Sahin focused on estrogen receptor positive, or ER-positive, breast cancer. ER-positive breast cancer, which accounts for about 75% of all breast cancer cases, uses estrogen to grow. Women with ER-positive breast cancer may use hormone therapy after surgery to prevent the cancer from returning or, if the cancer has already spread, they may use it to slow or stop its spread. CDK4/6 inhibitors, targeted therapies that stop cancer cells from multiplying, may be used at the same time as or after hormone therapy, depending on the specific diagnosis.

However, some patients may find that their cancer develops resistance to hormone therapy and CDK4/6 inhibitors.

“What we wanted to do in this study was to identify the initial question of how these therapies work and why they don’t work when patients develop resistance. And the third thing is—how we can make them work again?” Sahin said.

Cancer drugs are broadly divided into two categories based on how they act. Cytotoxic drugs kill cancer cells and cytostatic drugs slow or prevent cancer growth.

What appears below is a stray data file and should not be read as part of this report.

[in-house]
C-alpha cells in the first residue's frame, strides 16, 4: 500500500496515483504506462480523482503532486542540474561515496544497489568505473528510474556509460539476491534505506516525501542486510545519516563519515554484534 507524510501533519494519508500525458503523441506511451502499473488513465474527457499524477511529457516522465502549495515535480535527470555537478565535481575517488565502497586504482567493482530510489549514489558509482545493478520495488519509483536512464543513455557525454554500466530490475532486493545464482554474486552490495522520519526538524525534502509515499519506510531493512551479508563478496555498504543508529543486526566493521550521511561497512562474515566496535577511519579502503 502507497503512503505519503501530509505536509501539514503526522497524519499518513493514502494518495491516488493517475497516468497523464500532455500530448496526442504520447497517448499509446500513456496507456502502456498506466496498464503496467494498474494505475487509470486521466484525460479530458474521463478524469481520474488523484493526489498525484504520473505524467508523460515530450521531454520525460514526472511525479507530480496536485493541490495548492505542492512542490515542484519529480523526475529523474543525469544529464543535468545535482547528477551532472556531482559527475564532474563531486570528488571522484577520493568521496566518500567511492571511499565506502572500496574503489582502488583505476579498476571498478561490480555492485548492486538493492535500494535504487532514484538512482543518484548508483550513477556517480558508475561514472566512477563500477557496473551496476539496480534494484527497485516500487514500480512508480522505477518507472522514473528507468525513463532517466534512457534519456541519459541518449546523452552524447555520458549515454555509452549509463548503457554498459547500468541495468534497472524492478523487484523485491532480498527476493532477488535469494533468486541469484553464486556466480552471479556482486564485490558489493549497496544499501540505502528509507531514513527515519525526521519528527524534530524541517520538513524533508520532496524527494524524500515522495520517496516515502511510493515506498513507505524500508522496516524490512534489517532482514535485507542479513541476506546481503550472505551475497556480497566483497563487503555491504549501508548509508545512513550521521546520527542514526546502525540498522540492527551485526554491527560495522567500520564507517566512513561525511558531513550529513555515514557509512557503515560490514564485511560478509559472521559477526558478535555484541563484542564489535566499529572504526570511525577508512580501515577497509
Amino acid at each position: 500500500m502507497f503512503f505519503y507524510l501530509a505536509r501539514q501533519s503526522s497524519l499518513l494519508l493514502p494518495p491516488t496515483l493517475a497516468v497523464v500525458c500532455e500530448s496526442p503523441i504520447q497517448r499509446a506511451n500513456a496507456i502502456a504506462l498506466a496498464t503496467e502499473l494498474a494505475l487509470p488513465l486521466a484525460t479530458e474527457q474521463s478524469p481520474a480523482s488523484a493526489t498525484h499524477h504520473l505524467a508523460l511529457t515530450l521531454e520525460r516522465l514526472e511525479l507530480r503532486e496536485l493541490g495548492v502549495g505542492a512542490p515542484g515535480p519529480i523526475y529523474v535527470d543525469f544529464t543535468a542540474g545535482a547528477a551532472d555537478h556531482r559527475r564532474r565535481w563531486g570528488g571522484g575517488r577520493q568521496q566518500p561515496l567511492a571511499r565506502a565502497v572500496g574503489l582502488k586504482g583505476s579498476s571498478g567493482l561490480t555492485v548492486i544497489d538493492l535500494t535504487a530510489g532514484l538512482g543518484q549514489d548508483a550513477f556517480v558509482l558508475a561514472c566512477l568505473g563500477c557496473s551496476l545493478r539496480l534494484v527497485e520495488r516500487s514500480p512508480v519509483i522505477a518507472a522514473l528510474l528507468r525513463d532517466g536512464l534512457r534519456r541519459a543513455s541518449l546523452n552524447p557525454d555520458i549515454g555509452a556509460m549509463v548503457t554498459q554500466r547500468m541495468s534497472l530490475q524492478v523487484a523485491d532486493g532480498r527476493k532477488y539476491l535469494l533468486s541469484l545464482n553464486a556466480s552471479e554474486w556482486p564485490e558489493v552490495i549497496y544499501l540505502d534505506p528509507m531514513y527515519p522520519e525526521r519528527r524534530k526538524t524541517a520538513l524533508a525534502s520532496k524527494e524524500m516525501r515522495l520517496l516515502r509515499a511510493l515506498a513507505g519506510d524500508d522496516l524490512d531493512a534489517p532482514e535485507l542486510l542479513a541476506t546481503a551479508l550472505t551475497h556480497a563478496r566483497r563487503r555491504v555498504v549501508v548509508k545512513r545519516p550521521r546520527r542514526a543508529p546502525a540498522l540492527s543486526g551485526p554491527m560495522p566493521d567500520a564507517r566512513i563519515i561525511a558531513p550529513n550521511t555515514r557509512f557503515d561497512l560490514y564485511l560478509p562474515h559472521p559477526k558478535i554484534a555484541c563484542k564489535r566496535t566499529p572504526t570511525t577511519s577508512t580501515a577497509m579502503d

Hormone therapy has been categorized as cytostatic because it blocks estrogen receptors, but Sahin said his team found a new mechanism by which hormone therapy, also called endocrine therapy, is acting.

“What we show here is they are actually inducing DNA damage like chemotherapy agents,” he said. “This is so surprising and intriguing because we’ve found that these endocrine therapies and CDK4/6 inhibitors induce DNA damage with inhibition of homologous recombination, leading to toxic PARP trapping and cell death.” Recombination is a process by which pieces of DNA are broken and recombined to produce new combinations. PARP is a key protein involved in DNA repair.